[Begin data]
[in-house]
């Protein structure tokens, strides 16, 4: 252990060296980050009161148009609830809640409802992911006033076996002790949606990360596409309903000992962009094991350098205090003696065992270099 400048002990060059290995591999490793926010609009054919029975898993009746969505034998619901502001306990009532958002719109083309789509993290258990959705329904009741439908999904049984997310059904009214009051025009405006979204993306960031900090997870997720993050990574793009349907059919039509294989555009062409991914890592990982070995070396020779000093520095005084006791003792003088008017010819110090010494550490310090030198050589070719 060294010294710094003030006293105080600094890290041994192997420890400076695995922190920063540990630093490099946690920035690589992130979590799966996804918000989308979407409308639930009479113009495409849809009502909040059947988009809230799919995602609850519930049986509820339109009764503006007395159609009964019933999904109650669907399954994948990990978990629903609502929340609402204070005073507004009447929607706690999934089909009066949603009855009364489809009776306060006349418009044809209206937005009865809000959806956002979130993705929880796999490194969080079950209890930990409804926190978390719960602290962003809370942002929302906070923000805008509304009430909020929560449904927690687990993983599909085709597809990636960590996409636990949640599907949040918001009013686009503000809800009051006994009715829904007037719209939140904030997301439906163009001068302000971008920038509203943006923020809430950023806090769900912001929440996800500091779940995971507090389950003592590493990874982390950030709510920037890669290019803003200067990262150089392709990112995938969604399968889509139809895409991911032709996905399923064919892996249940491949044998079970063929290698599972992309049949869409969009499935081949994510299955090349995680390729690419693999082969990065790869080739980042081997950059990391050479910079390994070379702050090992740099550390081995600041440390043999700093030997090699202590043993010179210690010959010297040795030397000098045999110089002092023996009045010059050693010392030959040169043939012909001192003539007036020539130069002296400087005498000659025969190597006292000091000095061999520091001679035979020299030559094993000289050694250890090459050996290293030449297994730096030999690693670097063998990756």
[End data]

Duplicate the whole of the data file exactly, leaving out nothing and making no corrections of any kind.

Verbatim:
[in-house]
């Protein structure tokens, strides 16, 4: 252990060296980050009161148009609830809640409802992911006033076996002790949606990360596409309903000992962009094991350098205090003696065992270099 400048002990060059290995591999490793926010609009054919029975898993009746969505034998619901502001306990009532958002719109083309789509993290258990959705329904009741439908999904049984997310059904009214009051025009405006979204993306960031900090997870997720993050990574793009349907059919039509294989555009062409991914890592990982070995070396020779000093520095005084006791003792003088008017010819110090010494550490310090030198050589070719 060294010294710094003030006293105080600094890290041994192997420890400076695995922190920063540990630093490099946690920035690589992130979590799966996804918000989308979407409308639930009479113009495409849809009502909040059947988009809230799919995602609850519930049986509820339109009764503006007395159609009964019933999904109650669907399954994948990990978990629903609502929340609402204070005073507004009447929607706690999934089909009066949603009855009364489809009776306060006349418009044809209206937005009865809000959806956002979130993705929880796999490194969080079950209890930990409804926190978390719960602290962003809370942002929302906070923000805008509304009430909020929560449904927690687990993983599909085709597809990636960590996409636990949640599907949040918001009013686009503000809800009051006994009715829904007037719209939140904030997301439906163009001068302000971008920038509203943006923020809430950023806090769900912001929440996800500091779940995971507090389950003592590493990874982390950030709510920037890669290019803003200067990262150089392709990112995938969604399968889509139809895409991911032709996905399923064919892996249940491949044998079970063929290698599972992309049949869409969009499935081949994510299955090349995680390729690419693999082969990065790869080739980042081997950059990391050479910079390994070379702050090992740099550390081995600041440390043999700093030997090699202590043993010179210690010959010297040795030397000098045999110089002092023996009045010059050693010392030959040169043939012909001192003539007036020539130069002296400087005498000659025969190597006292000091000095061999520091001679035979020299030559094993000289050694250890090459050996290293030449297994730096030999690693670097063998990756």